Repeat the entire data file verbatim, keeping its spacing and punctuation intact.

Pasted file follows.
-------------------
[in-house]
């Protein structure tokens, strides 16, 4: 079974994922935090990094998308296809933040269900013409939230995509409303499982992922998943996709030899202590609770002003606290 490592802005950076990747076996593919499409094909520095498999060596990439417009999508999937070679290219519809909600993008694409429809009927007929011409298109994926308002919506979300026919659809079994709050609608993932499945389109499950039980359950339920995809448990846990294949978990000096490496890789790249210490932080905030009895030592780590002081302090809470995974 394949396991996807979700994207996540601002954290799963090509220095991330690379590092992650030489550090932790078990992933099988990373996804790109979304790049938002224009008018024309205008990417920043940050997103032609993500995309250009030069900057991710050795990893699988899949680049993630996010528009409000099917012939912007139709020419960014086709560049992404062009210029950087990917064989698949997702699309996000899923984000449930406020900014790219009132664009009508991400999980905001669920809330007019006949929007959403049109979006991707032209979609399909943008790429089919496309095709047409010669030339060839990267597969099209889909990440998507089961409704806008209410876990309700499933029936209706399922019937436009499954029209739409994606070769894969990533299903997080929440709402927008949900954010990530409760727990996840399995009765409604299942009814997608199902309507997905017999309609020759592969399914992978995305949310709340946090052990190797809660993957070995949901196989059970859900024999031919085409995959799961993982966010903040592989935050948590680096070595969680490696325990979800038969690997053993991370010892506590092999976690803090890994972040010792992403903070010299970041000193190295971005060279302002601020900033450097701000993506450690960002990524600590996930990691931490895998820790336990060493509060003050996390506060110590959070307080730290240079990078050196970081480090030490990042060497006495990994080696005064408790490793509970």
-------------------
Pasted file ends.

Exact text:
[in-house]
């Protein structure tokens, strides 16, 4: 079974994922935090990094998308296809933040269900013409939230995509409303499982992922998943996709030899202590609770002003606290 490592802005950076990747076996593919499409094909520095498999060596990439417009999508999937070679290219519809909600993008694409429809009927007929011409298109994926308002919506979300026919659809079994709050609608993932499945389109499950039980359950339920995809448990846990294949978990000096490496890789790249210490932080905030009895030592780590002081302090809470995974 394949396991996807979700994207996540601002954290799963090509220095991330690379590092992650030489550090932790078990992933099988990373996804790109979304790049938002224009008018024309205008990417920043940050997103032609993500995309250009030069900057991710050795990893699988899949680049993630996010528009409000099917012939912007139709020419960014086709560049992404062009210029950087990917064989698949997702699309996000899923984000449930406020900014790219009132664009009508991400999980905001669920809330007019006949929007959403049109979006991707032209979609399909943008790429089919496309095709047409010669030339060839990267597969099209889909990440998507089961409704806008209410876990309700499933029936209706399922019937436009499954029209739409994606070769894969990533299903997080929440709402927008949900954010990530409760727990996840399995009765409604299942009814997608199902309507997905017999309609020759592969399914992978995305949310709340946090052990190797809660993957070995949901196989059970859900024999031919085409995959799961993982966010903040592989935050948590680096070595969680490696325990979800038969690997053993991370010892506590092999976690803090890994972040010792992403903070010299970041000193190295971005060279302002601020900033450097701000993506450690960002990524600590996930990691931490895998820790336990060493509060003050996390506060110590959070307080730290240079990078050196970081480090030490990042060497006495990994080696005064408790490793509970």